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Chile's Ecosystems

Sandwiched between the Andes and the Pacific Ocean with a width that averages just 180km (112 miles) and some 4,830km (3,000 miles) of land, stretching from the arid northern desert to the wild desolation of Patagonia, Chile encompasses a dazzling array of landscapes and temperate zones. It is hard to believe such variation can exist in just one country; in fact, the only zone not found here is tropical.

The central region of Chile, including Santiago and its environs, features a mild, Mediterranean climate, reminiscent of California, while the Atacama region claims the world's driest desert, a beautiful "wasteland" set below a chain of purple and pink volcanoes and high-altitude salt flats. The Atacama Desert sits at altitudes of 2,000m (6,560 ft.) and up. The extreme climate and the geological forces at work in this region have produced far-out land formations and superlatives such as the highest geyser field in the world.

Few destinations in the world rival the lush scenery of Chile's Lake District. Over 10,000 years ago, retreating glaciers formed barriers of rock producing magnificent lakes and perfect conical, snowcapped volcanoes that burst skyward from beneath the glacial shield here. Today the Lake District is a dense, temperate, rainforest ecosystem packed with thick groves of native forest and shimmering lakes. Across the sound from the emerald rolling hills of Chiloé sits Chile's "frontier" highway, commonly known as the Carretera Austral, where tiny villages are speckled among thick virgin rainforest and waterfalls descend from rugged peaks.

Also known as the Magallanes Region, Patagonia is characterized by vast open steppe; colossal Northern and Southern Patagonian Ice Fields and hundreds of mighty glaciers; the peaks of the Andes, fading into the southern Pacific Ocean at their terminus; emerald fjords; and wind, wind, wind. At lower altitudes, valley ecosystems comprised of granite rocks have been chafed by glaciations and sedimentary deposits. Vegetation here is characterized by temperate, evergreen forests. There is no dry season, and rainfall is constant.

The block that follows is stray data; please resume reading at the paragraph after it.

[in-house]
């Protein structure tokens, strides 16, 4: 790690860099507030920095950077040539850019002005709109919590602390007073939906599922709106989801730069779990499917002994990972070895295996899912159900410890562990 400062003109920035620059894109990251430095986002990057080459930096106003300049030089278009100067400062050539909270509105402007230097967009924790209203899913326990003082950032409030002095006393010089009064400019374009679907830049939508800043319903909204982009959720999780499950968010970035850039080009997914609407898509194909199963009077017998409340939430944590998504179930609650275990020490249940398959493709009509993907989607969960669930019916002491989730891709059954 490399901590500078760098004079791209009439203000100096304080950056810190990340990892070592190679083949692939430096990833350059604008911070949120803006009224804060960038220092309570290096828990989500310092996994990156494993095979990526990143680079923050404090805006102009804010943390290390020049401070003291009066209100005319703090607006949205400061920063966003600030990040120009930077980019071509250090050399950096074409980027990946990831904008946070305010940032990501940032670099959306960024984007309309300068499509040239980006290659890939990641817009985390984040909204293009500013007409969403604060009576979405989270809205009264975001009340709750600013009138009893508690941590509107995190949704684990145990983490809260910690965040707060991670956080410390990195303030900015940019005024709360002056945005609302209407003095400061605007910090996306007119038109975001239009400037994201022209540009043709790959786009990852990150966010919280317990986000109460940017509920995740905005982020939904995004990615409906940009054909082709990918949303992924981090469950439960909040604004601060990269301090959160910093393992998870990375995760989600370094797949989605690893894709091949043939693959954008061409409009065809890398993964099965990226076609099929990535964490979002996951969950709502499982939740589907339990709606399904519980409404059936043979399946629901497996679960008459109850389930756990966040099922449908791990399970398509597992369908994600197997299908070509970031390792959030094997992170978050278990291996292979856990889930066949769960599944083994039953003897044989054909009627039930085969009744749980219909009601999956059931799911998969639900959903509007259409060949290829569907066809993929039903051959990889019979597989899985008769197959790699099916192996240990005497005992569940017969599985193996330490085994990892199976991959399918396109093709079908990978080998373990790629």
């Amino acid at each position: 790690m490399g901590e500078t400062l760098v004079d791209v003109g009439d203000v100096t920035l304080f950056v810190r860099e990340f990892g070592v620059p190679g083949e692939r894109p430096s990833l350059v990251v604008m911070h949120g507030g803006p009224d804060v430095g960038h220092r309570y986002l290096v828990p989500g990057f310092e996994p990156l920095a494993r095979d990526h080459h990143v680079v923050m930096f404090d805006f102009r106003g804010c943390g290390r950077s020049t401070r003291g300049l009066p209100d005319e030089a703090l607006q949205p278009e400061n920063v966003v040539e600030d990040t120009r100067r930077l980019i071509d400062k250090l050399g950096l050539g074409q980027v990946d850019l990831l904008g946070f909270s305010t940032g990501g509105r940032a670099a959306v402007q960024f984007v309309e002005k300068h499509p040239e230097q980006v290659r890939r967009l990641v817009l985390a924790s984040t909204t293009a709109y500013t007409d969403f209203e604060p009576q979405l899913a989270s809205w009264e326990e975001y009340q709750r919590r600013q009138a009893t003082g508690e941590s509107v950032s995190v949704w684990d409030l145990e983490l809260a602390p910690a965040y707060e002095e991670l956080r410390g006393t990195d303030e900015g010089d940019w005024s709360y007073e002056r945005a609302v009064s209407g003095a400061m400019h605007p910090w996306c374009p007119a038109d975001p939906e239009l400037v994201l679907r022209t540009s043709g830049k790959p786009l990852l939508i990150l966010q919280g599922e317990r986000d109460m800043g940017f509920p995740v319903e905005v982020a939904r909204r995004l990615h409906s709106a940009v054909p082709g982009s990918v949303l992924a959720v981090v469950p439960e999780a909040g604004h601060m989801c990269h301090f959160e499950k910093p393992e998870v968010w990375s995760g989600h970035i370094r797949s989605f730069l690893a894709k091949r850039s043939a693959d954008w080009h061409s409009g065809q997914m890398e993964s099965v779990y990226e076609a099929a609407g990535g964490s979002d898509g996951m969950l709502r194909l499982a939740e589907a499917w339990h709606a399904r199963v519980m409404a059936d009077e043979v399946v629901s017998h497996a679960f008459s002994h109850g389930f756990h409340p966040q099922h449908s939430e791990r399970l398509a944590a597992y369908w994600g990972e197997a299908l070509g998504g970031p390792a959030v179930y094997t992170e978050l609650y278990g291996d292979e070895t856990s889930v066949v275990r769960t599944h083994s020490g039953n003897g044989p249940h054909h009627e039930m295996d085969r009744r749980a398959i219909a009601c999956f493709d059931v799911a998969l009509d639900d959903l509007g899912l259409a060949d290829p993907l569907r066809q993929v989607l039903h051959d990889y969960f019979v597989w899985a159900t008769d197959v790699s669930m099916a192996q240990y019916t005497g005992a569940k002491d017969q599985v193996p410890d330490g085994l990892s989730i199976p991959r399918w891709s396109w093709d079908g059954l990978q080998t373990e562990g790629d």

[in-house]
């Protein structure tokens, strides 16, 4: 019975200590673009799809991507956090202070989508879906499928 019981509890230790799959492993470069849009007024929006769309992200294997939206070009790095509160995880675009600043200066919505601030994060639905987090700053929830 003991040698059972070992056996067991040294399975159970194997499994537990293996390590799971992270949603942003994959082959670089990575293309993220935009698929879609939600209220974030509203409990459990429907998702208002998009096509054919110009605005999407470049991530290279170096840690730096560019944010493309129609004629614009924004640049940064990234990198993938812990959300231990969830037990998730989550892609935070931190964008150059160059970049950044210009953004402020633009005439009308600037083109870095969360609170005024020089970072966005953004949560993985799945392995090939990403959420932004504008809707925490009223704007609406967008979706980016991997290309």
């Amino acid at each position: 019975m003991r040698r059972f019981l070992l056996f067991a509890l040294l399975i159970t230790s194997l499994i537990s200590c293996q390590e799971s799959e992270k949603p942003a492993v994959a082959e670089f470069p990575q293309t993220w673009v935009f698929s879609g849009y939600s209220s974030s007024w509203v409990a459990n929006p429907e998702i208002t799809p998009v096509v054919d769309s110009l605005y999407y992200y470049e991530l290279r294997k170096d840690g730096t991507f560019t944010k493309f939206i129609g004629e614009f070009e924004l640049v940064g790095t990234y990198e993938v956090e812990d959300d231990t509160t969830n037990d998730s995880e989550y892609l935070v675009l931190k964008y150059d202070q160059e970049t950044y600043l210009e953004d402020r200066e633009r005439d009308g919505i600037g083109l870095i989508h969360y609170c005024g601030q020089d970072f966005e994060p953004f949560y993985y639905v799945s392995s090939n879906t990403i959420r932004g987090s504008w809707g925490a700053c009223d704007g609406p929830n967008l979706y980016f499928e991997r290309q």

Easter Island, or "Rapa Nui," is the most remote island in the world, located farthest away from land than any other. With its distinctive ecosystem, comprised of subtropical forests and scant precipitation, this largely volcanic island is composed of three extinct volcanoes and a number of volcanic craters and caves, and is carpeted with grasslands. Recently, Easter Island has suffered from soil erosion as a result of mass deforestation that is denuding the landscape of its statuesque palm forests.

Flora and Fauna

Chile's climatic and topographical features correspond to defined botanical regions that boast a rich diversity of flora. Ethereal Atacama, which extends from the far north into Bolivia, is a desolate, lunar landscape where at higher altitudes cacti provide the only vegetation. In the central regions, greater rainfall and a humid environment produce shrubbery and trees with leaves known as sclerohyllous ("hard" leaves that facilitate a greater absorption of water). Predominant tree species include the guayacan, litre, lun, and peumo. The central valley is also characterized by hard espinos, a species of cactus, as well as the endangered Chilean palm, which can be seen in abundance at Parque Nacional La Campana.